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  • Asia Analysis: Battling climate impacts in low-lying Maldives

Image credit: Ali Rilwan/Bluepeace

Speed read

  • Sea-level rise threatens existence of small island nations like the Maldives

  • The Maldives has been on the forefront of island nations’ fight for climate justice

  • Political unrest has made its climate adaptation plans uncertain

Going carbon neutral and protecting marine environment are key to fighting climate change in the tiny island nation, says Nalaka Gunawardene.
 
‘Raise your voice, not the sea level’ is the theme for this year’s World Environment Day, which falls on 5 June. The theme resonates with the United Nations designating 2014 as the International Year of Small Island Developing States (SIDS) [1], to express solidarity with the world's 51 small island states, many of which are on the frontline of climate change impacts. [2]
 
The only one in South Asia, the Maldives, has long been vocal on the high vulnerability of such states.
 
The Maldives is the smallest Asian country in both population and land area: it packs around 350,000 people into just under 300 square km. Located in the Indian Ocean, south-west of India and Sri Lanka, it is an archipelago of 1,192 islands, of which only 200 are inhabited. With an average ground level of 1.5 metres above sea level, it is also the lowest country on the planet. [3]
 
An expected rise of two degrees Celsius in the world’s average temperatures during this century could seriously affect island states like the Maldives, which are least able to cope with extreme weather events and rising sea levels.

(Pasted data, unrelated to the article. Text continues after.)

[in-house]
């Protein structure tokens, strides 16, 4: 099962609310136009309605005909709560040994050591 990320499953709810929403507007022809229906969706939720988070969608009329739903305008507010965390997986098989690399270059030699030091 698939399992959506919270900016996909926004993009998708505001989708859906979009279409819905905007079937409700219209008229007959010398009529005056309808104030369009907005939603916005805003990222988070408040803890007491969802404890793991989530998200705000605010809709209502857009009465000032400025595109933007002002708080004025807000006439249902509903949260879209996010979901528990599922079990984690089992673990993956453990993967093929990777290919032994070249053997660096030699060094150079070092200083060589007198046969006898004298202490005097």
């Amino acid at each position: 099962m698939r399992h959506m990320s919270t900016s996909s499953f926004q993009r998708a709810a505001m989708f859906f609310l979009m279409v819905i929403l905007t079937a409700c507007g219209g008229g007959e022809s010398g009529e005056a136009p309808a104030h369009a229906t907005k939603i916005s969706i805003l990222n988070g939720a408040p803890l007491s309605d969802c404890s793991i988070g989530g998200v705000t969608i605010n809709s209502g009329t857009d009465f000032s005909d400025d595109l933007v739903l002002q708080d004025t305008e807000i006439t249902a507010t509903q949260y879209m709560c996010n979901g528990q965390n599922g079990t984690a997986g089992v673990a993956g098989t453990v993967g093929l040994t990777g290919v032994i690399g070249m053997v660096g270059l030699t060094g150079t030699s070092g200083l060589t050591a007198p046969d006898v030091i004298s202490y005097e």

Sea level rise
 
A 2013 World Bank report envisages sea levels rising in South Asia by 60 to 80 cm if temperatures rise by two degrees Celsius by 2100, relative to 1986-2005. In a scenario of four degrees Celsius rise in global average temperatures by 2100, the sea-level rise could touch 100-115 cm by the 2090s. [4]
 
As the planet warms, melting glaciers and polar ice caps increase the volume of seawater. Warmer waters also expand, taking more space. According to the UN Environment Programme (UNEP), the global sea level has already risen by about 10 to 25 cm during the last 100 years.

“It is imperative to protect the coral reefs, sea grass, coastal vegetation and wetlands to mitigate the adverse impacts of climate change.” 

Ali Rilwan, Bluepeace

 
Sea level rise is a gradual process, not a single event like a tsunami. Land first gets flooded temporarily during high tide or stormy weather. Salt intrusion can render soil and groundwater unusable well before permanent inundation happens.
 
The Maldivians saw early evidence of this in April 1987, when the highest tidal waves in memory flooded a third of the capital Malé, washing away reclaimed land and causing widespread damage. Later that year, the then Maldives President Maumoon Abdul Gayoom raised the issue at the UN General Assembly, and appealed for help to nations like his.
 
In 1989, he convened the first global small island states conference on sea level rise: the beginning of joint advocacy that was later picked up by the Alliance of Small Island States, AOSIS, formed in 1990. [5]
 
At the time, Gayoom told me in an interview, ''A mere rise of one foot in sea level would mean a great deal to us. Storm action and wave action can lead to erosion of the land, salt intrusion and loss of agricultural land, and flooding.”
 
His successor, Mohamed Nasheed, who took over in late 2008, called the plight of his people a human rights issue and a clear threat to national security. In a clever communications move, he once held a cabinet meeting underwater to illustrate what could unfold in a few decades.
 
 
Carbon neutral plan
 
At the policy level, Nasheed announced in 2009 that the Maldives would become carbon neutral in a decade. The ambitious plan involved phasing out fossil fuel use with renewable energies (solar, wind and biomass), improving energy efficiency, and an integrated solid waste management system. [6]